A ‘Minnesota Original’
A little more than a couple of months ago, artist Bryan Holland was being filmed by a crew from Twin Cities Public Television.
He said it was a little “surreal” while the footage was being shot for the segment, which recently was broadcast on “Minnesota Original,” a Twin Cities Public Television show.
Holland, a Marshall High School graduate, will have his works on display Tuesday through June 28 at the Marshall Area Fine Arts Council’s arts center. An artist reception will be from 2-4 p.m. Sunday, June 9.
Holland said he was contacted by the show earlier this year, that his work was noticed online. He said he wasn’t too familiar with the show. After a couple of phone calls, an in-studio interview was set up in mid-March, and it lasted for four to five hours, he said.
He was originally told that it probably wouldn’t broadcast until the fall, but the segment was just aired on May 10.
“It was great, it was wonderful,” Holland said about being on “Minnesota Original.” “It was a good experience, and I’m glad they found my work and was able to do it.”
Holland said he’s always had an interest in art. He remembers that as a child he was fascinated with dinosaurs and drawing them. He also would get together with a friend in elementary school, and the two would draw.
“I guess I never lost interest,” Holland said.
After graduating from Marshall, he went to Alexandria Technical College for a degree in graphic design.
“I worked for a number of years, after doing it for a while, I wanted to try college,” he said. So he went to Sioux Falls (S.D.) College, now known as the University of Sioux Falls. There, Holland got more interested in the fine arts.
Holland said he worked at the college in Sioux Falls for awhile before deciding to go back for his master’s degree at the University of South Dakota in Vermillion.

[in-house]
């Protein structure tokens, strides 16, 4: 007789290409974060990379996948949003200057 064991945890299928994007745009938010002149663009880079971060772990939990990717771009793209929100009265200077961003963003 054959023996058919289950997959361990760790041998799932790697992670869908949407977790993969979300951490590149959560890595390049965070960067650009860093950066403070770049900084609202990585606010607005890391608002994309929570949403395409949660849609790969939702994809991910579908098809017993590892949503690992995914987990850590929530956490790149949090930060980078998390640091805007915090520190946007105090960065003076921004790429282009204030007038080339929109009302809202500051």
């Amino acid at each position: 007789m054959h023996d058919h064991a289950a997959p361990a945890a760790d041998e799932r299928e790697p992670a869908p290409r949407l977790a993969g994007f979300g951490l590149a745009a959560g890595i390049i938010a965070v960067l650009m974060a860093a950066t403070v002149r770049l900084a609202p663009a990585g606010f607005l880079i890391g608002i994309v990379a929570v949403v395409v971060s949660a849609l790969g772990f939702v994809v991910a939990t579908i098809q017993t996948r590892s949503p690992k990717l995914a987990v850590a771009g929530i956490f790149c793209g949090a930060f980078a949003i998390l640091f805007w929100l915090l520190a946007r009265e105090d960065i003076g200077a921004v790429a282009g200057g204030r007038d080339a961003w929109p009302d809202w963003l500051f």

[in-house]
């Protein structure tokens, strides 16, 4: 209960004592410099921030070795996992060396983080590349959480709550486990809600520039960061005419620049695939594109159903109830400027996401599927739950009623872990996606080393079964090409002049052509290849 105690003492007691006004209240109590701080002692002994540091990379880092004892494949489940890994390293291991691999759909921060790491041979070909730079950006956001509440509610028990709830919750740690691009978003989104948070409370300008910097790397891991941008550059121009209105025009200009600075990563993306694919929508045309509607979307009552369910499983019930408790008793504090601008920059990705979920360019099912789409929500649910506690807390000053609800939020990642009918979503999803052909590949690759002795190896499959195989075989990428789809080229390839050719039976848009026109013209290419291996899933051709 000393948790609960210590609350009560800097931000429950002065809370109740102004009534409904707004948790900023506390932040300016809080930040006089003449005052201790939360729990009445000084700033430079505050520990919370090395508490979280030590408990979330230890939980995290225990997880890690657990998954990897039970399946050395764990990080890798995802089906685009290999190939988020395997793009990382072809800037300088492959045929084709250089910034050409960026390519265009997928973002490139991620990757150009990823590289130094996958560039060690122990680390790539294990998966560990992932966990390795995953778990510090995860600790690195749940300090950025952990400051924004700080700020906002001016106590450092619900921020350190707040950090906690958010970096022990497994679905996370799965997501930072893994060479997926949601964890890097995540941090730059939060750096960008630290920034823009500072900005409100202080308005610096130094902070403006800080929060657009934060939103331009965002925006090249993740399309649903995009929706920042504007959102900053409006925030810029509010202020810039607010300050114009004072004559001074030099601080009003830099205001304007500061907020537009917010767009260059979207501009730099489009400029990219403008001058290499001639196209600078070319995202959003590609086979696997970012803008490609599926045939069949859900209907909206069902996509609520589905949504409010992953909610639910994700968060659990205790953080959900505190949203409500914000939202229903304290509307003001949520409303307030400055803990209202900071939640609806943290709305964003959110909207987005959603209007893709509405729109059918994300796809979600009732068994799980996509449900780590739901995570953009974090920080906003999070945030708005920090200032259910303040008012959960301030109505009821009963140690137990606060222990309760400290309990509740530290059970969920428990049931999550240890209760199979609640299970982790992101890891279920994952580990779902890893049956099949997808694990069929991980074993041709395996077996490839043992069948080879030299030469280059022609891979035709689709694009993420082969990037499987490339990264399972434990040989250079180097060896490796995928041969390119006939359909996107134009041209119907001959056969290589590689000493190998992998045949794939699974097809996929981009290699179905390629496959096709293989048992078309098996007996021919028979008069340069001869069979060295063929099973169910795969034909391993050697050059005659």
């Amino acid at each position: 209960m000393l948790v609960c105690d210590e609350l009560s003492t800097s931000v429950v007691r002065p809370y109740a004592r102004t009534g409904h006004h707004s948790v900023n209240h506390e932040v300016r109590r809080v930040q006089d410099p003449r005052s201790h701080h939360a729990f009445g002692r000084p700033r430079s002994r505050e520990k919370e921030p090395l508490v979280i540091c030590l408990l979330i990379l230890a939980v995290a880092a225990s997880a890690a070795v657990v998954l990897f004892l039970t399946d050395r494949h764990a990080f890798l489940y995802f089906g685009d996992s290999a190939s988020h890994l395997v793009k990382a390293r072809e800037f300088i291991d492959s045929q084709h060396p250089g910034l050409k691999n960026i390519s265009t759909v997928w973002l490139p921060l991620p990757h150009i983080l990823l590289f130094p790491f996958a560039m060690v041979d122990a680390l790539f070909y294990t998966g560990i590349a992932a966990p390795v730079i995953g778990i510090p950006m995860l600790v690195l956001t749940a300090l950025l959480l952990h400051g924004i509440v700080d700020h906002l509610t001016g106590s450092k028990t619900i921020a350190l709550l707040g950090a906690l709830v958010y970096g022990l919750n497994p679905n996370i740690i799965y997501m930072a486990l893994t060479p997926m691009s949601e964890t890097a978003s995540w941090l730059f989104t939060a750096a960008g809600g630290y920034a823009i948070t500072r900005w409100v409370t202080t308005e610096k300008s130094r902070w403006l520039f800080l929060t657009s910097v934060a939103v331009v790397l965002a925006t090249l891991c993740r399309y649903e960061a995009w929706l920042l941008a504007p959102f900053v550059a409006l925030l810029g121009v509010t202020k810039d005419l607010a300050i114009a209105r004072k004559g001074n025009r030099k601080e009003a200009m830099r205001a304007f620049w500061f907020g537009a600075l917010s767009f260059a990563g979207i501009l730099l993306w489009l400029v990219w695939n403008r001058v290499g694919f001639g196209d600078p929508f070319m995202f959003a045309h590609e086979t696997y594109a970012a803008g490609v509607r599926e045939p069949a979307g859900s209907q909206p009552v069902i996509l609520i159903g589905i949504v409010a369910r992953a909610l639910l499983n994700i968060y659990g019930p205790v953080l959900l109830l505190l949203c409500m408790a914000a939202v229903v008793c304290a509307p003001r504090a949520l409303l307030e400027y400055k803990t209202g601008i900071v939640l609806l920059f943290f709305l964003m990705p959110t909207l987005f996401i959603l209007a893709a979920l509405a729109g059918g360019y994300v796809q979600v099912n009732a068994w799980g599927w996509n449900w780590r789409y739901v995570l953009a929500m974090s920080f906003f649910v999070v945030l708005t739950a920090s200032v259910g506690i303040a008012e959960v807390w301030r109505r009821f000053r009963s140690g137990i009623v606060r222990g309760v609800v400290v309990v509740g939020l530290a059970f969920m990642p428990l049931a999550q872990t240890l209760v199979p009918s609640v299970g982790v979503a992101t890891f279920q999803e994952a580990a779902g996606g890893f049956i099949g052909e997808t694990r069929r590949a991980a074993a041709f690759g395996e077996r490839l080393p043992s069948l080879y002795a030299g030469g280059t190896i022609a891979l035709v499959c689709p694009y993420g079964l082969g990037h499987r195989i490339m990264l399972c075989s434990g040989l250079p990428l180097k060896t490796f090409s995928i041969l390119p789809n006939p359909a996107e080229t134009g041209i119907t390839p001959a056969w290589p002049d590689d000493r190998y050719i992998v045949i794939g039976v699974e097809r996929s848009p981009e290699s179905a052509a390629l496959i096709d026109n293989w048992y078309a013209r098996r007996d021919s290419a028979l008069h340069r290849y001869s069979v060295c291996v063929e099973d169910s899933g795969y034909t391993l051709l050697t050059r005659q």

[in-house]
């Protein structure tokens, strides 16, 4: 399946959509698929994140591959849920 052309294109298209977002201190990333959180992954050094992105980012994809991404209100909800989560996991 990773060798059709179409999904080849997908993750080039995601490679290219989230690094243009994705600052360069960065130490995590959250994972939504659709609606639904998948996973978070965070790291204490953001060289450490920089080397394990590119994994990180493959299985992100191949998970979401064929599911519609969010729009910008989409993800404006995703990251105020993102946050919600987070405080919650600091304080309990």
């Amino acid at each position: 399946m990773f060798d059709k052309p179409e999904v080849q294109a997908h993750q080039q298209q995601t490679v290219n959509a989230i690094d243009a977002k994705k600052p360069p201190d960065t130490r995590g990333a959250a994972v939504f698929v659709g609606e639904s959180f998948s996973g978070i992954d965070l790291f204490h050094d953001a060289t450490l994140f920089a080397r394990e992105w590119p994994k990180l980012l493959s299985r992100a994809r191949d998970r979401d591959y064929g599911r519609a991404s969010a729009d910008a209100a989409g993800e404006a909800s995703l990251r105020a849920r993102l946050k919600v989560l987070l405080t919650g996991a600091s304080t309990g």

“And I’ve been painting ever since,” he said. He now lives in St. Peter.
Holland works primarily in oils. His most recent work is mixed media, using painting, collage, found art, image transfer techniques and other experimentation. On his website, Holland said his work is influenced by graphic design, vintage art, painting, photography, mythology and a little bit of science and philosophy.
Sometimes an artwork may take awhile as he’s waiting for inspiration, Holland said.
In his artist statement, Holland said there are a lot of ways to think about art, and that painters fall into two broad categories: painters who try to paint realistically, using technique and perspective to fool viewers into perceiving a 3-D image on their canvas and those who do not.
“I’ve been obsessed with merging these two disparate ideas,” he said.
Holland said he loves to create a sense of depth, and then “throw viewers back to the idea that there is no depth, only a flat surface.” In his artist statement, he said his work is marked by that tension between fragments of reality and figments of fantasy.
Recently, Holland began working on a series of animal paintings based on photos he’d taken at zoos or museums.
“These are combined with a combination of collage material to invoke a feeling of old circus ads, weathered billboards, collage,” he said in his artist statement. “I enjoy the contrast between illusionistic painting techniques and the flattening effect of two dimensional design elements. The tension created between these two different ideas is something that I’ve explored in my work for a long time and can be seen in most of my work.”
“I like things that are sort of taken out of context,” Holland added.
His work has been exhibited in Grand Junction, Colo., Denver, Colo., Chautauqua, N.Y., Los Angeles and Mankato and has been published in several journals.